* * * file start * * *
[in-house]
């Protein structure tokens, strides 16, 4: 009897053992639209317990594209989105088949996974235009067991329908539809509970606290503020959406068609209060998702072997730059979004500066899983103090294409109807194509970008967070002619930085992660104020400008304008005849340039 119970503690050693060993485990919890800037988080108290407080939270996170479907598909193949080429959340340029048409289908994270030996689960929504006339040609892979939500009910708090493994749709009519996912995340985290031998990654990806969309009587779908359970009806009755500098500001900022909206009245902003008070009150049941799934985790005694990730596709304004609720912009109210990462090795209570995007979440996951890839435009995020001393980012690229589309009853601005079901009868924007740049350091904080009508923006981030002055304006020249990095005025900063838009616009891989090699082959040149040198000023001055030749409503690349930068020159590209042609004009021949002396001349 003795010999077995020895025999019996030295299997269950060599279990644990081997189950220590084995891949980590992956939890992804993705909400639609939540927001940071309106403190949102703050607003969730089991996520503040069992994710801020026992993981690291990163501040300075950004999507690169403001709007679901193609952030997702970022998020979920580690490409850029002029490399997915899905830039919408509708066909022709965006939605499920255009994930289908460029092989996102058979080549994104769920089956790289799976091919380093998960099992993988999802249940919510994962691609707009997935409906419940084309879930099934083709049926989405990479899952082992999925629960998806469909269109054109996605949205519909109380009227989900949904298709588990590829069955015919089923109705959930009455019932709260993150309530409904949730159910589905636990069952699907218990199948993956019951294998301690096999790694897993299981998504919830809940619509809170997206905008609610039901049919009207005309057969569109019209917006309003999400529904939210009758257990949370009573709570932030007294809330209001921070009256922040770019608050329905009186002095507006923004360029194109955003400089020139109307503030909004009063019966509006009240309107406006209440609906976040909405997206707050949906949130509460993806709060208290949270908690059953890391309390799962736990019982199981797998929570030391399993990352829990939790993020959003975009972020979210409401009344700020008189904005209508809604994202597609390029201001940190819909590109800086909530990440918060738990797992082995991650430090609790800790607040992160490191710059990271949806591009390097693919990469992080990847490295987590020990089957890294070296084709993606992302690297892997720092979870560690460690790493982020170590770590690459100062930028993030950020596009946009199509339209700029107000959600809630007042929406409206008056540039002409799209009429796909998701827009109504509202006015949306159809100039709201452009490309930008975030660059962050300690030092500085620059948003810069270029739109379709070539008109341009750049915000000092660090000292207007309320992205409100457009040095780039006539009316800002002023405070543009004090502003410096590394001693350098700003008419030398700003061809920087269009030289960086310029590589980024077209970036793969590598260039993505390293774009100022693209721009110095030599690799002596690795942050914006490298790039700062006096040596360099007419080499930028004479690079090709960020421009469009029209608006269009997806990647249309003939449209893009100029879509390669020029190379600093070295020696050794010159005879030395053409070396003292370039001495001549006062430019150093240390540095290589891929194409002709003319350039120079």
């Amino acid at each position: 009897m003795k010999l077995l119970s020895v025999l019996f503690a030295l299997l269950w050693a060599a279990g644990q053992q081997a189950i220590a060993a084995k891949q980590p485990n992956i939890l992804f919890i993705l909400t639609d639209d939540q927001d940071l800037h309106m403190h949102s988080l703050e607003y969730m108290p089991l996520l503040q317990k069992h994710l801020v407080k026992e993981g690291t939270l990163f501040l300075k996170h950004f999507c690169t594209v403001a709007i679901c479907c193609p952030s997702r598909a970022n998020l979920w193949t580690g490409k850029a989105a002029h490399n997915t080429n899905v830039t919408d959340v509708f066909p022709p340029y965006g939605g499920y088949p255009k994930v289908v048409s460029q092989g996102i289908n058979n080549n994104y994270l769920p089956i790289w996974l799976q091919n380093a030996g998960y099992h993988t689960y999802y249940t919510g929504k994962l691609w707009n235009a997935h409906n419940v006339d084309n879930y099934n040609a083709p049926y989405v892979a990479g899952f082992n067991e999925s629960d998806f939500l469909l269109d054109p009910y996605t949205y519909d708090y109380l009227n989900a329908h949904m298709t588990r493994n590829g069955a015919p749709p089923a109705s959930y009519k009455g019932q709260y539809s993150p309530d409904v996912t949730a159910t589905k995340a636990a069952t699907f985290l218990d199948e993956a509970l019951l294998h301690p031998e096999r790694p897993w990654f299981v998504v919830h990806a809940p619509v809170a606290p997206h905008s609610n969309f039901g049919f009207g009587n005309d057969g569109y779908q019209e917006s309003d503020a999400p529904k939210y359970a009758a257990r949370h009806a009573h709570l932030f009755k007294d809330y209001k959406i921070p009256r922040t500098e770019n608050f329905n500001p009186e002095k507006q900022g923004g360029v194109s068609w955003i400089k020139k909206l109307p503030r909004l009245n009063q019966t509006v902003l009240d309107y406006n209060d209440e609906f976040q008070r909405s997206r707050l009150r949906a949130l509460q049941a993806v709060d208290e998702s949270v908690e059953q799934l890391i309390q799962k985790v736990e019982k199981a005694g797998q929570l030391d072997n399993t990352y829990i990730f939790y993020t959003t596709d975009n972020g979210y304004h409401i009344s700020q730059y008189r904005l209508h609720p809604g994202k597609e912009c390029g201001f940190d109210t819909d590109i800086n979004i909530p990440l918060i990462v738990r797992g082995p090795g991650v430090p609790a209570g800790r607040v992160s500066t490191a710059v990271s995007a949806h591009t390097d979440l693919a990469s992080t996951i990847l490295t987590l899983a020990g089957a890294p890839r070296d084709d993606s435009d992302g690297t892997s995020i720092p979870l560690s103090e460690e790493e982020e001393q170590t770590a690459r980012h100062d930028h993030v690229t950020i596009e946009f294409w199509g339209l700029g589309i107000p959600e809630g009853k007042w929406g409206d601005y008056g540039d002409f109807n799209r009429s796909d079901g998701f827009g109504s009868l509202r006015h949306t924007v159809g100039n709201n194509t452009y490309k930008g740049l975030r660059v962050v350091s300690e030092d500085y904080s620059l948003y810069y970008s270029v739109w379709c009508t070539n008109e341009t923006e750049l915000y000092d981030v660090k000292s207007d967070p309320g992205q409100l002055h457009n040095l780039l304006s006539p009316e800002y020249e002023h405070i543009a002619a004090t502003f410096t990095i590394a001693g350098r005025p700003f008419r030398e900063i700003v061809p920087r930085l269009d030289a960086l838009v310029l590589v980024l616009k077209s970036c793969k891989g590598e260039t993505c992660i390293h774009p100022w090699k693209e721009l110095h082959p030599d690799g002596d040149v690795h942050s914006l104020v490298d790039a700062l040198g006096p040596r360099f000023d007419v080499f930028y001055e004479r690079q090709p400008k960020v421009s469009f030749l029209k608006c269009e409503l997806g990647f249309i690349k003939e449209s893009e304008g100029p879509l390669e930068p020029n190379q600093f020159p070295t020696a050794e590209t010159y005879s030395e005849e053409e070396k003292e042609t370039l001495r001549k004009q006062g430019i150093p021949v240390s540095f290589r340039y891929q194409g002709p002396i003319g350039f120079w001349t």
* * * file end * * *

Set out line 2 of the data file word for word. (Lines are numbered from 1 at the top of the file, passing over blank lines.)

């Protein structure tokens, strides 16, 4: 009897053992639209317990594209989105088949996974235009067991329908539809509970606290503020959406068609209060998702072997730059979004500066899983103090294409109807194509970008967070002619930085992660104020400008304008005849340039 119970503690050693060993485990919890800037988080108290407080939270996170479907598909193949080429959340340029048409289908994270030996689960929504006339040609892979939500009910708090493994749709009519996912995340985290031998990654990806969309009587779908359970009806009755500098500001900022909206009245902003008070009150049941799934985790005694990730596709304004609720912009109210990462090795209570995007979440996951890839435009995020001393980012690229589309009853601005079901009868924007740049350091904080009508923006981030002055304006020249990095005025900063838009616009891989090699082959040149040198000023001055030749409503690349930068020159590209042609004009021949002396001349 003795010999077995020895025999019996030295299997269950060599279990644990081997189950220590084995891949980590992956939890992804993705909400639609939540927001940071309106403190949102703050607003969730089991996520503040069992994710801020026992993981690291990163501040300075950004999507690169403001709007679901193609952030997702970022998020979920580690490409850029002029490399997915899905830039919408509708066909022709965006939605499920255009994930289908460029092989996102058979080549994104769920089956790289799976091919380093998960099992993988999802249940919510994962691609707009997935409906419940084309879930099934083709049926989405990479899952082992999925629960998806469909269109054109996605949205519909109380009227989900949904298709588990590829069955015919089923109705959930009455019932709260993150309530409904949730159910589905636990069952699907218990199948993956019951294998301690096999790694897993299981998504919830809940619509809170997206905008609610039901049919009207005309057969569109019209917006309003999400529904939210009758257990949370009573709570932030007294809330209001921070009256922040770019608050329905009186002095507006923004360029194109955003400089020139109307503030909004009063019966509006009240309107406006209440609906976040909405997206707050949906949130509460993806709060208290949270908690059953890391309390799962736990019982199981797998929570030391399993990352829990939790993020959003975009972020979210409401009344700020008189904005209508809604994202597609390029201001940190819909590109800086909530990440918060738990797992082995991650430090609790800790607040992160490191710059990271949806591009390097693919990469992080990847490295987590020990089957890294070296084709993606992302690297892997720092979870560690460690790493982020170590770590690459100062930028993030950020596009946009199509339209700029107000959600809630007042929406409206008056540039002409799209009429796909998701827009109504509202006015949306159809100039709201452009490309930008975030660059962050300690030092500085620059948003810069270029739109379709070539008109341009750049915000000092660090000292207007309320992205409100457009040095780039006539009316800002002023405070543009004090502003410096590394001693350098700003008419030398700003061809920087269009030289960086310029590589980024077209970036793969590598260039993505390293774009100022693209721009110095030599690799002596690795942050914006490298790039700062006096040596360099007419080499930028004479690079090709960020421009469009029209608006269009997806990647249309003939449209893009100029879509390669020029190379600093070295020696050794010159005879030395053409070396003292370039001495001549006062430019150093240390540095290589891929194409002709003319350039120079």